One thing we have learned in the election campaign so far is that Ed Miliband should be taken seriously as a possible prime minister. The Conservative game plan seemed to be that, the more the voters got to know Mr Miliband, the less they would trust him. That is not how things have worked out in the Labour leader’s media appearances.
Under ordeal by Paxman and in the seven-way leaders’ debate, he held his own. Last week Michael Fallon, the Defence Secretary, suggested that the country would not be safe with Mr Miliband because he “stabbed his brother in the back”, which prompted a rather sharp backlash in public opinion. It was almost as if the Conservative Party had forgotten that people consistently tell opinion pollsters that they dislike personal attacks. Then the Conservative press tried to suggest that there was something not quite right about his “jolly tangled love life”, but succeeded only in portraying him as a reassuringly normal person.
In his interview with The Independent on Sunday, Mr Miliband seemed almost relieved by the onslaught on him. If that is the worst they can do, he implied, he could live with it. He seemed unburdened, comfortable with the challenge ahead and content to allow the British people to judge him as he really is: “This is the real me, not the caricature.”
Even his enemies concede that the Labour leader has shown resilience in his five years in one of the most testing posts in British politics. Professor Tim Bale’s book, Five Year Mission, paints a subtler picture of him than the hostile media image, of someone who has skilfully kept his party together while demonstrating the kind of flexible toughness that is needed in modern politics.
All of this should free the voter to consider the policies on offer from the parties. In fact, despite the common fears about the superficiality of election campaigns, this one has so far been refreshingly dominated by serious policy questions. Last week started with an important speech from Tony Blair on the merits – or, rather, demerits – of a referendum on our membership of the European Union. Then Labour made an impression by pledging to abolish non-dom status – an unjustifiable, partly hereditary tax perk. In addition to Conservative proposals to encourage volunteering and to cap rail fares, the week ended with a discussion about the party’s unfunded promise to increase spending on the NHS by £8bn a year.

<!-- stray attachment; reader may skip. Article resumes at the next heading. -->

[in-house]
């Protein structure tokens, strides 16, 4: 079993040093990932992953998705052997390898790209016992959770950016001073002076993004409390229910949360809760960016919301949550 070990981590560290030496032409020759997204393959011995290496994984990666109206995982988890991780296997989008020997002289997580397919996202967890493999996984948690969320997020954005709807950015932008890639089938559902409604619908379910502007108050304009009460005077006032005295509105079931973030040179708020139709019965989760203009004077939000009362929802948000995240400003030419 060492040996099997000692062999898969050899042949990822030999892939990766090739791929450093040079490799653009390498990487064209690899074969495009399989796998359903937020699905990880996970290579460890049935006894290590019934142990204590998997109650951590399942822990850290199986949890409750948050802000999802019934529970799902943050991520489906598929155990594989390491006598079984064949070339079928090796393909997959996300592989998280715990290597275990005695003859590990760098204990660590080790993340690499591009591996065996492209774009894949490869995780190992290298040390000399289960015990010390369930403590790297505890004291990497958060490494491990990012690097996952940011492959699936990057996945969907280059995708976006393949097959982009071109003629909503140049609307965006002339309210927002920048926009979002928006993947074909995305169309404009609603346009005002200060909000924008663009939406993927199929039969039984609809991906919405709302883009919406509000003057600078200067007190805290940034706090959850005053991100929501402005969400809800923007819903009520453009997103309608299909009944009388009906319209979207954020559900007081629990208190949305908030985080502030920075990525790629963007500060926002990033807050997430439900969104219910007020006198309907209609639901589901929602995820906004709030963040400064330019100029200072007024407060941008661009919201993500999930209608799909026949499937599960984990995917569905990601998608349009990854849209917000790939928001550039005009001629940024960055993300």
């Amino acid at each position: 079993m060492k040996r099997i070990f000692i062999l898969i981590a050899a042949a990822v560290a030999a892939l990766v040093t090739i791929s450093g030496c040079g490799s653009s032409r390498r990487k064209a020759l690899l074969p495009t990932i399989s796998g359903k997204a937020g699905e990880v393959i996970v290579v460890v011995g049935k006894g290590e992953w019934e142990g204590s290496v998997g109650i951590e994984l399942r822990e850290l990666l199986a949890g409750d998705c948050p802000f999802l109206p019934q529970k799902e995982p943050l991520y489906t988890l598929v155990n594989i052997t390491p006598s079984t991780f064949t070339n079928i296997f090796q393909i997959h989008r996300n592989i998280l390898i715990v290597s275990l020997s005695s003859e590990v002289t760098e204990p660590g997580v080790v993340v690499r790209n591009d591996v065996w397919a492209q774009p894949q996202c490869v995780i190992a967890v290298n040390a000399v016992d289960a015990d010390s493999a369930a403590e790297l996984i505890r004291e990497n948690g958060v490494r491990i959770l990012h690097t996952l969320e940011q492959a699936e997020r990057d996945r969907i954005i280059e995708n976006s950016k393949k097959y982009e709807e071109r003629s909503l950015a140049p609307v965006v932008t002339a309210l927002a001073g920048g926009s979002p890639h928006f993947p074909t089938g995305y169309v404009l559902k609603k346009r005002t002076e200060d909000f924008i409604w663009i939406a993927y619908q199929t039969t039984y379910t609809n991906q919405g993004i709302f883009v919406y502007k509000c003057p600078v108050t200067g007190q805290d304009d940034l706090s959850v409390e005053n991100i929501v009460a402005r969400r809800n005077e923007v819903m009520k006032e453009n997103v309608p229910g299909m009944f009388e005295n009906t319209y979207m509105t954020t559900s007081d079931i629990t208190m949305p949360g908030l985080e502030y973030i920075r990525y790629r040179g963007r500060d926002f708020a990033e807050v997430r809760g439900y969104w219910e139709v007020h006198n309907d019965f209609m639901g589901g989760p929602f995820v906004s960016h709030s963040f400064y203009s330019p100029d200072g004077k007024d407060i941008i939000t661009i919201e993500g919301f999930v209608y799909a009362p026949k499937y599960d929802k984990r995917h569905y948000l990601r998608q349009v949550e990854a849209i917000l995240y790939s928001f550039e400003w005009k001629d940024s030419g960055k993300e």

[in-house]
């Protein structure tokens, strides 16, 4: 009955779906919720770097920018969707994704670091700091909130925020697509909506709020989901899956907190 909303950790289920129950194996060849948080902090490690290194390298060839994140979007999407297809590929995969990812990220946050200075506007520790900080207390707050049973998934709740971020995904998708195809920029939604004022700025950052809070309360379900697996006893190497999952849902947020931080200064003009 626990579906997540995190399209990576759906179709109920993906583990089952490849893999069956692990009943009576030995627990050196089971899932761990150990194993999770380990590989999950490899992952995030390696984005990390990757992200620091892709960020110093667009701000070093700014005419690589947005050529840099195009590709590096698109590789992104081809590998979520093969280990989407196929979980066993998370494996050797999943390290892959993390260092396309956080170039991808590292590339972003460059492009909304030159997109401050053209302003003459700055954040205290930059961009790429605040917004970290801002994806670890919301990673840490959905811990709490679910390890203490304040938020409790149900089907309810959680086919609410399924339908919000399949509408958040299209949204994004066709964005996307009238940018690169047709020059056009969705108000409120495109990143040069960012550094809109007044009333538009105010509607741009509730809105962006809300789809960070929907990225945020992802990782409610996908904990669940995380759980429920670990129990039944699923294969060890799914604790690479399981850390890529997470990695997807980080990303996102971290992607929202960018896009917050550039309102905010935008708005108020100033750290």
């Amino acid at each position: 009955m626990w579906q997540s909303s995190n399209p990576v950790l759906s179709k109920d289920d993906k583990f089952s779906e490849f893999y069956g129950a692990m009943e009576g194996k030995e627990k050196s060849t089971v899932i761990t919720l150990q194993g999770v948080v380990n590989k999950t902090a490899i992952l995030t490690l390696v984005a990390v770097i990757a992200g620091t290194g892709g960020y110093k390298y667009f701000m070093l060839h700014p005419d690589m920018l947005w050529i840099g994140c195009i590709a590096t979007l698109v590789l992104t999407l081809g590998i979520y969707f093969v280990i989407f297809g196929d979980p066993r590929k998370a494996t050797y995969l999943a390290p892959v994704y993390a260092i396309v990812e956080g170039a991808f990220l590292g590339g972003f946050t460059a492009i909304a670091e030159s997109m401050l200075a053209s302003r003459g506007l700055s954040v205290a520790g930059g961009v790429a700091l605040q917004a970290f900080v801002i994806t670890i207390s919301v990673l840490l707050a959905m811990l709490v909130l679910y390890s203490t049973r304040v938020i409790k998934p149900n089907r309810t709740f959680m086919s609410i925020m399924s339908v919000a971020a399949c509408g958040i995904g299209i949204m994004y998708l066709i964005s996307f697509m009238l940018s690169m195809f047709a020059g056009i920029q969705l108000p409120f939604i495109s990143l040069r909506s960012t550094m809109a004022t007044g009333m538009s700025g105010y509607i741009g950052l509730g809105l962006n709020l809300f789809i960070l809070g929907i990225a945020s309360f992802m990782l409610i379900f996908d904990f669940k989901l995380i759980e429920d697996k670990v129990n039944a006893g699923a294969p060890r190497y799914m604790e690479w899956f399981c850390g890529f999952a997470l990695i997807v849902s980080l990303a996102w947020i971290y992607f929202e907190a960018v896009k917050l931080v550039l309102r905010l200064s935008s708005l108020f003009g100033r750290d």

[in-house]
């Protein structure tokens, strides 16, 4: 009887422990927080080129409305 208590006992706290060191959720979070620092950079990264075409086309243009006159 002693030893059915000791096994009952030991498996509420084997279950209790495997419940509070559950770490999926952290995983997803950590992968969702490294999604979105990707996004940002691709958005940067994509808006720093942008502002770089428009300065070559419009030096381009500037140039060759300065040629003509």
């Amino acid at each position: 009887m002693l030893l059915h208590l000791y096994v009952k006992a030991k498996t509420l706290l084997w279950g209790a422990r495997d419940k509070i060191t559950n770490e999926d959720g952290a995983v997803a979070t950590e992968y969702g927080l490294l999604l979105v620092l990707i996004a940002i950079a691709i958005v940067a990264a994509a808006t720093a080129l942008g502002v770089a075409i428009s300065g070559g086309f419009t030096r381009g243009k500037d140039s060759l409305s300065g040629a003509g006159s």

Not only that, but the tone of the debate, with one or two exceptions, has been reasonably respectful and measured. Last week’s “women leaders” debate between Nicky Morgan (Conservative), Harriet Harman (Labour), Lynne Featherstone (Lib Dem) and Diane James (Ukip) steered away from personal attacks while giving us robust policy exchanges. The Scottish leaders’ debate between Nicola Sturgeon (SNP), Jim Murphy (Labour), Ruth Davidson (Conservative) and Willie Rennie (Lib Dem) was vigorous and closely fought, and it was interesting to see Ms Sturgeon forced on to the defensive at last when challenged on policy specifics.
It is almost as if we were able to get all the nonsense about the leaders’ kitchens, spouses and eating styles out of the way in advance of the serious stuff. This week, we move on to the next stage of the policy contest with the publication of the parties’ manifestos.
The Independent on Sunday is not going to advise you, the reader, how to vote, but we hope that people will decide how to cast their votes on the basis of policies and character rather than insults, cheap shots and scare-mongering. Our view is that Mr Miliband has established the right to be considered Mr Cameron’s equal and that people should vote for the set of policies that they believe would be best for the country.
The Independent has got together with May2015.com to produce a poll of polls that produces the most up-to-date data in as close to real time as is possible.
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